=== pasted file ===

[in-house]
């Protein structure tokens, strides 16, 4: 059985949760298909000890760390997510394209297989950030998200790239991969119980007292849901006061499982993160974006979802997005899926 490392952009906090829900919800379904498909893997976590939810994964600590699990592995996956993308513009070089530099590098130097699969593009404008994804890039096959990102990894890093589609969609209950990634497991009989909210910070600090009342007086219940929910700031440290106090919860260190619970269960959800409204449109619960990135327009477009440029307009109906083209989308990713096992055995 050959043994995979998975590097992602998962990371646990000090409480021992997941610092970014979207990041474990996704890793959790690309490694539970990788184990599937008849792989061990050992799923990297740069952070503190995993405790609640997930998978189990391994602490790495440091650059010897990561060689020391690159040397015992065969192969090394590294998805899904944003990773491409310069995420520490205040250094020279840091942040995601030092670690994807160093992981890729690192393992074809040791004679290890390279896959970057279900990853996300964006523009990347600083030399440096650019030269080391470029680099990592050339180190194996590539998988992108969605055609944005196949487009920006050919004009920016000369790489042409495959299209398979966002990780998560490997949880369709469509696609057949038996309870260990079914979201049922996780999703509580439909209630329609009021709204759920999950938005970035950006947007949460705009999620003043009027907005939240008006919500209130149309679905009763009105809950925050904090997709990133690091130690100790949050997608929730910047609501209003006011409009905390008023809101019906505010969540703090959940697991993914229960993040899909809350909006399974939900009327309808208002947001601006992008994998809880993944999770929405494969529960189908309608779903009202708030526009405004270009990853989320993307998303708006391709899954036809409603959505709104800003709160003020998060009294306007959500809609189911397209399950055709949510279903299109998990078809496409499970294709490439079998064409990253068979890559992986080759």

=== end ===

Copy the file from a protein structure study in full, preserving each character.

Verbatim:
[in-house]
């Protein structure tokens, strides 16, 4: 059985949760298909000890760390997510394209297989950030998200790239991969119980007292849901006061499982993160974006979802997005899926 490392952009906090829900919800379904498909893997976590939810994964600590699990592995996956993308513009070089530099590098130097699969593009404008994804890039096959990102990894890093589609969609209950990634497991009989909210910070600090009342007086219940929910700031440290106090919860260190619970269960959800409204449109619960990135327009477009440029307009109906083209989308990713096992055995 050959043994995979998975590097992602998962990371646990000090409480021992997941610092970014979207990041474990996704890793959790690309490694539970990788184990599937008849792989061990050992799923990297740069952070503190995993405790609640997930998978189990391994602490790495440091650059010897990561060689020391690159040397015992065969192969090394590294998805899904944003990773491409310069995420520490205040250094020279840091942040995601030092670690994807160093992981890729690192393992074809040791004679290890390279896959970057279900990853996300964006523009990347600083030399440096650019030269080391470029680099990592050339180190194996590539998988992108969605055609944005196949487009920006050919004009920016000369790489042409495959299209398979966002990780998560490997949880369709469509696609057949038996309870260990079914979201049922996780999703509580439909209630329609009021709204759920999950938005970035950006947007949460705009999620003043009027907005939240008006919500209130149309679905009763009105809950925050904090997709990133690091130690100790949050997608929730910047609501209003006011409009905390008023809101019906505010969540703090959940697991993914229960993040899909809350909006399974939900009327309808208002947001601006992008994998809880993944999770929405494969529960189908309608779903009202708030526009405004270009990853989320993307998303708006391709899954036809409603959505709104800003709160003020998060009294306007959500809609189911397209399950055709949510279903299109998990078809496409499970294709490439079998064409990253068979890559992986080759």